Friday, April 22, 2011

Mother of all Big Brother Bills clears committee in Senate

In a brief meeting this week the Texas Senate Transportation and Homeland Security Committee kicked out Sen. Tommy Williams SB 9, discussed here and here, which is more or less the Mother of all Big Brother legislation, at least for the 82nd session. Some of the objectionable parts of the bill were eliminated, including southbound checkpoints aimed at generating revenue from asset forfeiture, but it would still would require arresting peace officers instead of jailers to check immigration status, authorize the Department of Public Safety to use license plate readers, and let law enforcement place a GPS tracking device on your car without a warrant or other court order. Yuck, yuck, and triple-yuck.

The committee tacked on two amendments before kicking the bill out of committee, only one of which (by Sen. Kirk Watson) offered any remedies to the policy concerns on which this blog is focused: It says data from license plate readers can only be used for law enforcement purposes (as if that's some great limitation) and requires deletion of the data after one year if it's not used in criminal investigations. The amendment also makes data sharing agreements regarding information from license plate readers subject to the open records act. That's an improvement, I suppose, but still a far from satisfying gruel we're being forced to swallow. I'd rather the data be deleted immediately if license plate readers don't result in a "hit" for warrants, stolen cars, etc.. And rather than for "law enforcement purposes," IMO the information should be restricted for use in "criminal investigations." That way the focus will stay on stolen cars and fugitives instead of trolling the general public looking for people with outstanding traffic warrants.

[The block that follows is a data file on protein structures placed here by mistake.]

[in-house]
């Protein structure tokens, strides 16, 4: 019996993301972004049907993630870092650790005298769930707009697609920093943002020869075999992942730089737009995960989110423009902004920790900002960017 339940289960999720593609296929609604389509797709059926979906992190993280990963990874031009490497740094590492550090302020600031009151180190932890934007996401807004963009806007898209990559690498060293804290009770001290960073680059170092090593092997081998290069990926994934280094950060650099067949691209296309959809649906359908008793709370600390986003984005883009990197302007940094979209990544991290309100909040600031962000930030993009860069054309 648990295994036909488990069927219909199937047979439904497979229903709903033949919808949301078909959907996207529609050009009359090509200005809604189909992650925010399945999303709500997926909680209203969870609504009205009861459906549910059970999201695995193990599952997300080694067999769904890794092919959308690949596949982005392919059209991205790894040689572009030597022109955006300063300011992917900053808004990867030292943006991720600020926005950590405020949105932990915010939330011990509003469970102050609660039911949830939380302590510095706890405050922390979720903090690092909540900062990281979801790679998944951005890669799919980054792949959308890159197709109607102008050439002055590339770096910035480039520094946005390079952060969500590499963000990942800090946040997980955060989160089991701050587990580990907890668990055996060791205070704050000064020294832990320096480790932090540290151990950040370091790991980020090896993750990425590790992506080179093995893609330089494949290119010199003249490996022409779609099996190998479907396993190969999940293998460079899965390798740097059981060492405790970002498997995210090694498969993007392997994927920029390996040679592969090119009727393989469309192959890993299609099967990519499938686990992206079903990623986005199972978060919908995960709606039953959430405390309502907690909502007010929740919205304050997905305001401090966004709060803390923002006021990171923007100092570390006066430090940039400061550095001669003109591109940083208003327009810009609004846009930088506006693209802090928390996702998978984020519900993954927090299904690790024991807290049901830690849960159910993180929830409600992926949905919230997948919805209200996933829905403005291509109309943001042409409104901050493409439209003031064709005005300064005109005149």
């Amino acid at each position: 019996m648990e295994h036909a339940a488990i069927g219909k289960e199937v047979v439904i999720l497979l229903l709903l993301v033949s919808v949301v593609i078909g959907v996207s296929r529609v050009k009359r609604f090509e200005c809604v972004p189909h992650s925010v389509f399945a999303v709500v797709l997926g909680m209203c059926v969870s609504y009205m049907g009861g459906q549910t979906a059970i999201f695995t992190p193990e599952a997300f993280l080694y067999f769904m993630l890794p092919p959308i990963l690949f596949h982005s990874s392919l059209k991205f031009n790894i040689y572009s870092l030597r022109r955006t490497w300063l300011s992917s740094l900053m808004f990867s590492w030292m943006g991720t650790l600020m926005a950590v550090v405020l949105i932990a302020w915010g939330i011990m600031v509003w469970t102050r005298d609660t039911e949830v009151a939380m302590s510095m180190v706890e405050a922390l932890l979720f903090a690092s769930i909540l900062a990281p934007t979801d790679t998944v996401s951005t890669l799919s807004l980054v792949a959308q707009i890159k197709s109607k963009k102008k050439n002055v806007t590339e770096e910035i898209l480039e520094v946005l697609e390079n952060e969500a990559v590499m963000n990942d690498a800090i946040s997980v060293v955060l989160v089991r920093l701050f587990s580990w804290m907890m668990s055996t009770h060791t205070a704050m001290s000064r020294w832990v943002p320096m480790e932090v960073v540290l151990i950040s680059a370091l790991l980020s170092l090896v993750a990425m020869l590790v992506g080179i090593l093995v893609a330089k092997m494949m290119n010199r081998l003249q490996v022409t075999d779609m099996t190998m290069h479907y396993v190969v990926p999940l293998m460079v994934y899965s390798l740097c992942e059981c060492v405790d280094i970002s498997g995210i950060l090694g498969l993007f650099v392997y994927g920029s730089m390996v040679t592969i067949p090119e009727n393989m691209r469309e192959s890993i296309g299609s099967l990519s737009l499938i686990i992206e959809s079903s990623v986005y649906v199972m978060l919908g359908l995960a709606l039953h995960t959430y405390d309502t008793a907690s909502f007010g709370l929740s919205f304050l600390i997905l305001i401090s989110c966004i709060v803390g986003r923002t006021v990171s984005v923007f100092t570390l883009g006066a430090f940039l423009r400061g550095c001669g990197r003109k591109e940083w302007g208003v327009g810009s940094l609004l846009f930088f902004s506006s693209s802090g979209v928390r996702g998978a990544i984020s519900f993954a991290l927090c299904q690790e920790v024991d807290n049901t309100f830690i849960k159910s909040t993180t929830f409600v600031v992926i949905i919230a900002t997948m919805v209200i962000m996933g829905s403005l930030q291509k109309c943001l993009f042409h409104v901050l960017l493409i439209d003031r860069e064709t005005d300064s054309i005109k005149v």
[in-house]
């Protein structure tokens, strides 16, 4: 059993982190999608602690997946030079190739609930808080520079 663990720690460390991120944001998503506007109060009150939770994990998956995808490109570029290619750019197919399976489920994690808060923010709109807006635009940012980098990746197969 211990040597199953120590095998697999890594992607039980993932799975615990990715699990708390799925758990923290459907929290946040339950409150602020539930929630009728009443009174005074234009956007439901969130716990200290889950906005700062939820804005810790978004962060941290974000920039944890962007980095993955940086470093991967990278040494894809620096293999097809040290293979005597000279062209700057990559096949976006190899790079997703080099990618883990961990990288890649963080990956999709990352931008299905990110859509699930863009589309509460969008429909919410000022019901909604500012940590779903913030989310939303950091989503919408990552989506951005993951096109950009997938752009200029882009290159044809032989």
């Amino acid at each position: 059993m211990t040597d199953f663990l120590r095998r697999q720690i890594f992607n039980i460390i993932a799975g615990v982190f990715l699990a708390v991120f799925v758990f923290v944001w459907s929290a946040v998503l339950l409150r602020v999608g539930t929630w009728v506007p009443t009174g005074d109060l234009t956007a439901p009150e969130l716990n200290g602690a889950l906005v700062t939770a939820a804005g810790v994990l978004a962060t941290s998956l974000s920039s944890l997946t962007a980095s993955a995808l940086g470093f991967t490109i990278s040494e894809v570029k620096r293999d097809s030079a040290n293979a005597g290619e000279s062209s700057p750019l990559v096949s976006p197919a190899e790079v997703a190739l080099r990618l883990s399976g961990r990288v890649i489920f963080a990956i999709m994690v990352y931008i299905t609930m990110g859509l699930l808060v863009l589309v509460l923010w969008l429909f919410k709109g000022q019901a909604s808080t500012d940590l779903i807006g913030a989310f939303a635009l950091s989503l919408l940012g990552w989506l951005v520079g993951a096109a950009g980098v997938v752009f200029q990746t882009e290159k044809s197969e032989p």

Coverage of the bill from the Rio Grande Valley - the only media who seem to be paying much attention besides Grits and the Texas Observer - has focused mainly on the expansion of immigration checks, putting the onus on police officers in the field instead of performing the task at the county jail. I can't believe more media attention hasn't focused on the suggestion that police can put a GPS tracker on your car without a warrant! For whatever reason, and there are plenty available, I'm hopeful this bill gets tripped up somewhere along the line.

4 comments:

Cathy said...

These are scary days for the citizens of Texas. Cathy

Prison Doc said...

This is all too depressing. I am about ready to take a leave of absence from the criminal justice blogs and focus on theology and electing Sarah Palin.

Anonymous said...

Few immigration bills have escaped the Texas legislature’s committees to date. Out of more than 75 immigration bills tracked by the Reform Immigration for Texas Alliance, only a handful are ready for a floor vote with just more than a month left in the session.

Gov. Rick Perry’s emergency legislation to abolish sanctuary cities — which essentially prevents jurisdictions from prohibiting law enforcement to ask about a person’s immigration status — passed out of the State Affairs Committee in mid-March but has yet to be scheduled for a House floor debate.

Anonymous said...

The legislation expands application of the U.S. Immigration and Customs Enforcement’s Secure Communities program to city detention facilities, preventing undocumented immigrants charged with serious crimes from being released back into the community.

Yes, we want them back in our communities. Please, please don't sent them back to their own country!